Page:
With most of the campuses of the system located in northeastern or eastern Arkansas, the system began to move into other parts of the state in 2019 with the addition of ASU–Three Rivers in Malvern (Hot Spring County). Founded in 1969 as the Ouachita Vocational Technical School, it opened in 1972 in Malvern. In 1991, it became Ouachita Technical College, evolving into College of the Ouachitas in 2011. The college serves Clark, Dallas, Hot Spring, and Saline counties with instructional sites in Benton (Saline County), Arkadelphia (Clark County), and Sheridan (Grant County).

The first already university-level institution added to the system was Henderson State University. Founded in 1890 as Arkadelphia Methodist College, the institution operated as a private institution until 1929, when what was then Henderson-Brown College merged with Hendrix College and the Arkadelphia campus became Henderson State Teachers College. Becoming Henderson State College in 1967 and Henderson State University in 1975, the university serves as Arkansas’s public liberal arts college.

In May 2019, a major budget shortfall was announced at the university, leading to the resignation of the president and an advance of $6 million from the state. Accompanying the advance was a request from state lawmakers that the institution explore a merger with a university system. On July 19, 2019, the university signed a memorandum of understanding with the ASU System to provide operations support. The president of the ASU System, Charles Welch, served as the president of Henderson immediately before assuming his current position.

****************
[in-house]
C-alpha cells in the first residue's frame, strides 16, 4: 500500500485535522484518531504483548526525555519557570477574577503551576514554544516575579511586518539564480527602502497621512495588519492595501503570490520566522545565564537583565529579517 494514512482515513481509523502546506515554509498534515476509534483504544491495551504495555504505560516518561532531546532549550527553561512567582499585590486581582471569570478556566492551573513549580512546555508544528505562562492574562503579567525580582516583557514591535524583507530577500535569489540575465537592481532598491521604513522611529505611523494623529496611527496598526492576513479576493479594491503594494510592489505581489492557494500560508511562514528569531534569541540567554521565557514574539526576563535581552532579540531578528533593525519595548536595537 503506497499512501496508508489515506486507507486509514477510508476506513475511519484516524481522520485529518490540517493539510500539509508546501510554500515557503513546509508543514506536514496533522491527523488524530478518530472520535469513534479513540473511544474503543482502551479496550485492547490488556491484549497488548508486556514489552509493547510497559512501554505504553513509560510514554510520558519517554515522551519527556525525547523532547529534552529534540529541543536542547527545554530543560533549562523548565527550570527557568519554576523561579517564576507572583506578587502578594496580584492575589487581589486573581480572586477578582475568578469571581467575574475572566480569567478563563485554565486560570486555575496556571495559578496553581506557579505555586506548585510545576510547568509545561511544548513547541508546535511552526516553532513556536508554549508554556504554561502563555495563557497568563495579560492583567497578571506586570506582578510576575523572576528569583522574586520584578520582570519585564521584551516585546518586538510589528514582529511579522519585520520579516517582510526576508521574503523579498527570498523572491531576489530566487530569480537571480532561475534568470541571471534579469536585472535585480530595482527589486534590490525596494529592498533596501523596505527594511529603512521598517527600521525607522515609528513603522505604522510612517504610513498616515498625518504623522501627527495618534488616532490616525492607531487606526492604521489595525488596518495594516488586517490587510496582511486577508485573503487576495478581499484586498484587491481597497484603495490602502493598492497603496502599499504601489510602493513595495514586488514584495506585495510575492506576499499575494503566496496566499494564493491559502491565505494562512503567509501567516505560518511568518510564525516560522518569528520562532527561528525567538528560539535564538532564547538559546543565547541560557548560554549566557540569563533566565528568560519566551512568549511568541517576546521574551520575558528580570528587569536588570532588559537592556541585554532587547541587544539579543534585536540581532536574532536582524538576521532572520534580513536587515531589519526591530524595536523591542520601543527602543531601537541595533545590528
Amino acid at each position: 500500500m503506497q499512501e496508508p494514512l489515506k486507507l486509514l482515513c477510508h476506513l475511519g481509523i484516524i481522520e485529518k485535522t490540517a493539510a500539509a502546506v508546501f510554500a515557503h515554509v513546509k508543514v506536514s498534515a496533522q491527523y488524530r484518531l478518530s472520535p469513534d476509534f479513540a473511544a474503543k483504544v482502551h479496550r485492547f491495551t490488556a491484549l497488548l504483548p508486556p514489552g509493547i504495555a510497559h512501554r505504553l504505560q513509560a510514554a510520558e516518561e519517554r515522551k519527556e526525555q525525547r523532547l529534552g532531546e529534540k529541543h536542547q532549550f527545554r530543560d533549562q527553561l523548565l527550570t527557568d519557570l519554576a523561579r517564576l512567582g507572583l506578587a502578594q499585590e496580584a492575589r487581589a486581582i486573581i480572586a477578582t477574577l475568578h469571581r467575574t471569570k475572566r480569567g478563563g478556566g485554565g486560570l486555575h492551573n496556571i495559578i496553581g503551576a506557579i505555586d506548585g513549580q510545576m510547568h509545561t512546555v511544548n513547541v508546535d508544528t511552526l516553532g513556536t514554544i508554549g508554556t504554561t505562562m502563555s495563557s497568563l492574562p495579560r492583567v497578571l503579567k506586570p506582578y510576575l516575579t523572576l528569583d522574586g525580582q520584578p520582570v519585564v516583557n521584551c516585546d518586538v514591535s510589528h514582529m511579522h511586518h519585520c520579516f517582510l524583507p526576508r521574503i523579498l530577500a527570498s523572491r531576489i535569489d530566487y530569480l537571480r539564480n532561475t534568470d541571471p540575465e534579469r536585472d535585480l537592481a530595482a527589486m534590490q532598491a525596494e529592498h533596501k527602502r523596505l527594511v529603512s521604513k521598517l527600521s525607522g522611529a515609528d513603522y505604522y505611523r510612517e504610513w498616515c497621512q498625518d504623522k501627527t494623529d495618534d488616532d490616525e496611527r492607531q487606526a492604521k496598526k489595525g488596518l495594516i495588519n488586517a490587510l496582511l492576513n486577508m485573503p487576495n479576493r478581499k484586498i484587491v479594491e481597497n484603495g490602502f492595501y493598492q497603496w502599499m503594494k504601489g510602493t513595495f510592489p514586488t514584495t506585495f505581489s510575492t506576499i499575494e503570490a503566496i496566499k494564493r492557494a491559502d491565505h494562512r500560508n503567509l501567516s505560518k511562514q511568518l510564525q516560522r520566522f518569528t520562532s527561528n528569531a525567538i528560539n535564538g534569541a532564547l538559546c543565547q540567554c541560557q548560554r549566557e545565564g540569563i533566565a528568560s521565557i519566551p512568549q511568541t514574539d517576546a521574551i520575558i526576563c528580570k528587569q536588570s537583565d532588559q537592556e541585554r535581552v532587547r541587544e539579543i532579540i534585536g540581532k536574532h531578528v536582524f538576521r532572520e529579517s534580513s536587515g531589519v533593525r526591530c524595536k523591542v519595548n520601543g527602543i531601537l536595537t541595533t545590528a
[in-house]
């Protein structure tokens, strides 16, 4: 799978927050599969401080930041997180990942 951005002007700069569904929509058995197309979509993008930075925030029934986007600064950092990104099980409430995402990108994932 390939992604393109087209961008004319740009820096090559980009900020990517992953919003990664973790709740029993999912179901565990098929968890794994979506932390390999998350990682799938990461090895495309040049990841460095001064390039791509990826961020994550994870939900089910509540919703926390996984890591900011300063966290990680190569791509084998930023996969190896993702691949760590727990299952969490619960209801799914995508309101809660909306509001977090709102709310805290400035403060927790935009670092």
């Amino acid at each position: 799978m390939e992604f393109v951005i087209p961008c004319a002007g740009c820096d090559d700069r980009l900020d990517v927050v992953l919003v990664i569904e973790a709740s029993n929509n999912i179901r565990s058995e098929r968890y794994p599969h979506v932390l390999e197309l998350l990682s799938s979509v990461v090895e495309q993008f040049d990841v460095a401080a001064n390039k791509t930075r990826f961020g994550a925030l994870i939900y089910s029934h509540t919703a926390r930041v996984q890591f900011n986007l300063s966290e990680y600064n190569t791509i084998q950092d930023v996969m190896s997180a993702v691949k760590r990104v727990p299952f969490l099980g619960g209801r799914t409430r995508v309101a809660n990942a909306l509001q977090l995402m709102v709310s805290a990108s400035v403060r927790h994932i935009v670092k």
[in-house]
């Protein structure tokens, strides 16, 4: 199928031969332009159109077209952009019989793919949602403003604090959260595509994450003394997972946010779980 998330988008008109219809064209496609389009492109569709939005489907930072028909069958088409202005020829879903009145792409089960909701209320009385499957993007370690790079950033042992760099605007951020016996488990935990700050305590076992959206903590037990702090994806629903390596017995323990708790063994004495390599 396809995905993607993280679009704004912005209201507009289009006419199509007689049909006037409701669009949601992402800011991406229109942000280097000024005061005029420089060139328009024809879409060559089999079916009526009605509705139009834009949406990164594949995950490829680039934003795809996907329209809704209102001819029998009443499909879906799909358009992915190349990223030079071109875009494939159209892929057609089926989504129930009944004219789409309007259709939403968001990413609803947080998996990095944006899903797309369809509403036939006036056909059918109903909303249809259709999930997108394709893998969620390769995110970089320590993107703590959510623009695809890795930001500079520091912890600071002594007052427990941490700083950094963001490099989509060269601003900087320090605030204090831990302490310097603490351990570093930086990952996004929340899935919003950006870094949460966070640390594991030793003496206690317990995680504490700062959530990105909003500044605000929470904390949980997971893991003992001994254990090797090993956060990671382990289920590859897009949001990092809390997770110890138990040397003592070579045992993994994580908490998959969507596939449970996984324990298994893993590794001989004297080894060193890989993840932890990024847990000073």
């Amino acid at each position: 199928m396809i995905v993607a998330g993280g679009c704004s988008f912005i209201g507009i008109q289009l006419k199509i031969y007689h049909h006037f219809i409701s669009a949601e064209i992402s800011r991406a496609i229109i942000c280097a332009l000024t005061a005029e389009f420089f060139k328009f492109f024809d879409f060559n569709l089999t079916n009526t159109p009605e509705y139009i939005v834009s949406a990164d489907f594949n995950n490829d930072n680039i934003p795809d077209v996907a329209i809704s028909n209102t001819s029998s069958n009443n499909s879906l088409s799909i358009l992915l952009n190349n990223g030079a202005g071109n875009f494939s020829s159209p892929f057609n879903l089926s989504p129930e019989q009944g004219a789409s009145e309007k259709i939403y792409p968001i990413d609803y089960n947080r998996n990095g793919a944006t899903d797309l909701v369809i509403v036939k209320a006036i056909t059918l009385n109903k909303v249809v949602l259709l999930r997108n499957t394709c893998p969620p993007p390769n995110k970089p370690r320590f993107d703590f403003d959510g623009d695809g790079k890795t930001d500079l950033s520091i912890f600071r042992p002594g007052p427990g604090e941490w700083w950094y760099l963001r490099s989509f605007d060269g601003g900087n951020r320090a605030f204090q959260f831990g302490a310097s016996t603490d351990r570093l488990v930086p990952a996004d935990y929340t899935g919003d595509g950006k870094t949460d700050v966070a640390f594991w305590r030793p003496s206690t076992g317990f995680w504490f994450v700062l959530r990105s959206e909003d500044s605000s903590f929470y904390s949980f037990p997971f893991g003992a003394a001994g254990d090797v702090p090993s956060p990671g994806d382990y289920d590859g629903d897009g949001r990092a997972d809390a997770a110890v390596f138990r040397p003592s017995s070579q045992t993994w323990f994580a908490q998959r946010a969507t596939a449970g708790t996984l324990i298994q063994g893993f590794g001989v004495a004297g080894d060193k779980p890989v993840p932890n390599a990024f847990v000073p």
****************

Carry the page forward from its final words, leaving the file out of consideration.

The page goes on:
The HSU Board of Trustees approved the merger of the institution into the system on November 21, 2019. James Borsig was hired as interim chancellor of the university on July 27, 2020. After approvals from the ASU Board of Trustees, the Higher Learning Commission, and the Arkansas General Assembly, Henderson officially joined the system on February 1, 2021. The university retained its name as well as all traditions associated with campus.

The ASU System operates two international campuses. Arkansas State University Campus Querétaro, located in Querétaro, Mexico, a branch of the main campus in Jonesboro, opened in September 2017. It was the first American-style university in the country. On December 8, 2023, the ASU System Board of Trustees approved the opening of a campus in Qatar during the spring 2024 semester. Unlike in Mexico, where a campus was constructed specifically for the school, Arkansas State University Qatar will operate at the Global Studies Institute and be partly managed remotely by the senior associate vice chancellor for Distance Education and Technology.